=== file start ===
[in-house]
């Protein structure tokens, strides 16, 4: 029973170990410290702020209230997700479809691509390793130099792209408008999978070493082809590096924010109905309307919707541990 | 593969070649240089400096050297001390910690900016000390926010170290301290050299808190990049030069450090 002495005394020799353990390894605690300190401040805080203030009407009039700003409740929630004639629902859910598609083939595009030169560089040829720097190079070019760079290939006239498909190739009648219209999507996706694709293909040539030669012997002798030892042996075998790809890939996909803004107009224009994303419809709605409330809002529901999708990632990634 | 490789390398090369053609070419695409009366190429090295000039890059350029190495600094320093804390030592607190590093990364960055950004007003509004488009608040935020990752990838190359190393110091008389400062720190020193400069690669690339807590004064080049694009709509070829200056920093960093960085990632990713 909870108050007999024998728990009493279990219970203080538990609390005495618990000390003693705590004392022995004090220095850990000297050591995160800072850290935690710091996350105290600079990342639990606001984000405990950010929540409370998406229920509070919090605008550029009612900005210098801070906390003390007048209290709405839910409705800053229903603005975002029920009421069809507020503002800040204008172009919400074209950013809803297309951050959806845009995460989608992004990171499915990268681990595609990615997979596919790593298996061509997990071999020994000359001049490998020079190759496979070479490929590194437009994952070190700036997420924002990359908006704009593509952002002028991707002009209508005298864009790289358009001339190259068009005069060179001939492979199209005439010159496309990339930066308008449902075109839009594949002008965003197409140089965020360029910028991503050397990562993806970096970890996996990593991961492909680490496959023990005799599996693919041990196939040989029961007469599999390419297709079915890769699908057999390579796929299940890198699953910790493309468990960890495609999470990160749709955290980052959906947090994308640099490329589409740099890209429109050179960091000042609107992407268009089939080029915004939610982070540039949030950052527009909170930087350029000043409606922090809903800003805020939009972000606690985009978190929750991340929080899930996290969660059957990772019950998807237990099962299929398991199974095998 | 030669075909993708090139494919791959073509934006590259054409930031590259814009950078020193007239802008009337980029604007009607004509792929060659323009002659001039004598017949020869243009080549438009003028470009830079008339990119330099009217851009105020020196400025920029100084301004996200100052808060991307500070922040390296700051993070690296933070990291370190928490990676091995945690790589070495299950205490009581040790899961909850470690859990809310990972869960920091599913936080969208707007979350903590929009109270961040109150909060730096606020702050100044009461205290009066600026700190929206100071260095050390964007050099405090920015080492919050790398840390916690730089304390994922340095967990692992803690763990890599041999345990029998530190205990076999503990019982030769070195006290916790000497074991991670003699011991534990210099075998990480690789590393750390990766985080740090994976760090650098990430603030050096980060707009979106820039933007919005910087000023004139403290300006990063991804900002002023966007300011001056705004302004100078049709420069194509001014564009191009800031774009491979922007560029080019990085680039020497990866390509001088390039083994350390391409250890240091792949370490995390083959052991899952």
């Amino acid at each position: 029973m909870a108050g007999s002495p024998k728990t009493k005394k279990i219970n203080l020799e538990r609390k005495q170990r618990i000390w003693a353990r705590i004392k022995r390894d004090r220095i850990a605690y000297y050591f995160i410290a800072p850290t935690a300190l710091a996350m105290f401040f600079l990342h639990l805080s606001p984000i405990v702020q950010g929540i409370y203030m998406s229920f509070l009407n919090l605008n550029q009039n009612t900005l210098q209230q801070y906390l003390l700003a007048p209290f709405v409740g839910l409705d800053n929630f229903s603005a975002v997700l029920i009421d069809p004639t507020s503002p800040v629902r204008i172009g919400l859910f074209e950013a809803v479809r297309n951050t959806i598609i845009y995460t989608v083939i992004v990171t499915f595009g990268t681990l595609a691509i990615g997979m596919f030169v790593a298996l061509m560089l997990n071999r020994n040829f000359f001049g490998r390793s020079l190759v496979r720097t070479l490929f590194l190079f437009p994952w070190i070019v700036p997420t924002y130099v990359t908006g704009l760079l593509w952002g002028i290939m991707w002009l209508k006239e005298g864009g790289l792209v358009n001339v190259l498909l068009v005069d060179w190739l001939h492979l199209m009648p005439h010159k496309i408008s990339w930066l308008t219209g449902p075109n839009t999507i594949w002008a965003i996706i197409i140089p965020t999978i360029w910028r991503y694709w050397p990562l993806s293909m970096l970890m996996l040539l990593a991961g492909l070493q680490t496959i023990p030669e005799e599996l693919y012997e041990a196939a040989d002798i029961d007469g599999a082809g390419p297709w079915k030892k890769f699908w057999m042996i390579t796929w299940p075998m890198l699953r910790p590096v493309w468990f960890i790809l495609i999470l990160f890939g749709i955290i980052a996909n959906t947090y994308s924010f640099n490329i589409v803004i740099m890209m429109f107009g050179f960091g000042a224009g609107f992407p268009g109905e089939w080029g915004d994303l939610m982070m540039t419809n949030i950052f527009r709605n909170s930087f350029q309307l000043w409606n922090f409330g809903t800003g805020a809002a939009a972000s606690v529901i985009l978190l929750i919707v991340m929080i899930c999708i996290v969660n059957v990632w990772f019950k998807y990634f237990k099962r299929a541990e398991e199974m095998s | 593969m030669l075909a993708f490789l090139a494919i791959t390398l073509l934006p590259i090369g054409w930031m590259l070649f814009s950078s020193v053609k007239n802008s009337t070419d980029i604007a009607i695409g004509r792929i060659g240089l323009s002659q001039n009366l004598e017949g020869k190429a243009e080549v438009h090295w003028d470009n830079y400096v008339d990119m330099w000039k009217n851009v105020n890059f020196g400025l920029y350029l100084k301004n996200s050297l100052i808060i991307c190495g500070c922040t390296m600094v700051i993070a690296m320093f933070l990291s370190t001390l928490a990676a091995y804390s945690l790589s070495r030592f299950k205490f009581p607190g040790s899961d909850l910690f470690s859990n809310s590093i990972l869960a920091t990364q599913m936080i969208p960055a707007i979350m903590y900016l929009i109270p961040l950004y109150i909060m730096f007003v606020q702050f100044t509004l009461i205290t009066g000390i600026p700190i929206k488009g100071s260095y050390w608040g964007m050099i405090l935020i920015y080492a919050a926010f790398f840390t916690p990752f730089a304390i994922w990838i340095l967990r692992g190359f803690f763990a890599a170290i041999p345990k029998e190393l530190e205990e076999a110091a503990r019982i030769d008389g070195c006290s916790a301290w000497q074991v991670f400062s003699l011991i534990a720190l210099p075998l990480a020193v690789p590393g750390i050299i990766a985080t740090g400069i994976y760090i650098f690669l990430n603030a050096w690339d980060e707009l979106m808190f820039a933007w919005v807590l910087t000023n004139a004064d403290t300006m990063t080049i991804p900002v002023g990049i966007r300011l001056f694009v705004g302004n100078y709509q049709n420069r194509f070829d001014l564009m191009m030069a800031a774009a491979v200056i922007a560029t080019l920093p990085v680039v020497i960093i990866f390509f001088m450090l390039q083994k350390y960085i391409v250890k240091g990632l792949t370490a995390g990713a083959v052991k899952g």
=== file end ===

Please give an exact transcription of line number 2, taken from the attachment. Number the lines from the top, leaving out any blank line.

């Protein structure tokens, strides 16, 4: 029973170990410290702020209230997700479809691509390793130099792209408008999978070493082809590096924010109905309307919707541990 | 593969070649240089400096050297001390910690900016000390926010170290301290050299808190990049030069450090 002495005394020799353990390894605690300190401040805080203030009407009039700003409740929630004639629902859910598609083939595009030169560089040829720097190079070019760079290939006239498909190739009648219209999507996706694709293909040539030669012997002798030892042996075998790809890939996909803004107009224009994303419809709605409330809002529901999708990632990634 | 490789390398090369053609070419695409009366190429090295000039890059350029190495600094320093804390030592607190590093990364960055950004007003509004488009608040935020990752990838190359190393110091008389400062720190020193400069690669690339807590004064080049694009709509070829200056920093960093960085990632990713 909870108050007999024998728990009493279990219970203080538990609390005495618990000390003693705590004392022995004090220095850990000297050591995160800072850290935690710091996350105290600079990342639990606001984000405990950010929540409370998406229920509070919090605008550029009612900005210098801070906390003390007048209290709405839910409705800053229903603005975002029920009421069809507020503002800040204008172009919400074209950013809803297309951050959806845009995460989608992004990171499915990268681990595609990615997979596919790593298996061509997990071999020994000359001049490998020079190759496979070479490929590194437009994952070190700036997420924002990359908006704009593509952002002028991707002009209508005298864009790289358009001339190259068009005069060179001939492979199209005439010159496309990339930066308008449902075109839009594949002008965003197409140089965020360029910028991503050397990562993806970096970890996996990593991961492909680490496959023990005799599996693919041990196939040989029961007469599999390419297709079915890769699908057999390579796929299940890198699953910790493309468990960890495609999470990160749709955290980052959906947090994308640099490329589409740099890209429109050179960091000042609107992407268009089939080029915004939610982070540039949030950052527009909170930087350029000043409606922090809903800003805020939009972000606690985009978190929750991340929080899930996290969660059957990772019950998807237990099962299929398991199974095998 | 030669075909993708090139494919791959073509934006590259054409930031590259814009950078020193007239802008009337980029604007009607004509792929060659323009002659001039004598017949020869243009080549438009003028470009830079008339990119330099009217851009105020020196400025920029100084301004996200100052808060991307500070922040390296700051993070690296933070990291370190928490990676091995945690790589070495299950205490009581040790899961909850470690859990809310990972869960920091599913936080969208707007979350903590929009109270961040109150909060730096606020702050100044009461205290009066600026700190929206100071260095050390964007050099405090920015080492919050790398840390916690730089304390994922340095967990692992803690763990890599041999345990029998530190205990076999503990019982030769070195006290916790000497074991991670003699011991534990210099075998990480690789590393750390990766985080740090994976760090650098990430603030050096980060707009979106820039933007919005910087000023004139403290300006990063991804900002002023966007300011001056705004302004100078049709420069194509001014564009191009800031774009491979922007560029080019990085680039020497990866390509001088390039083994350390391409250890240091792949370490995390083959052991899952």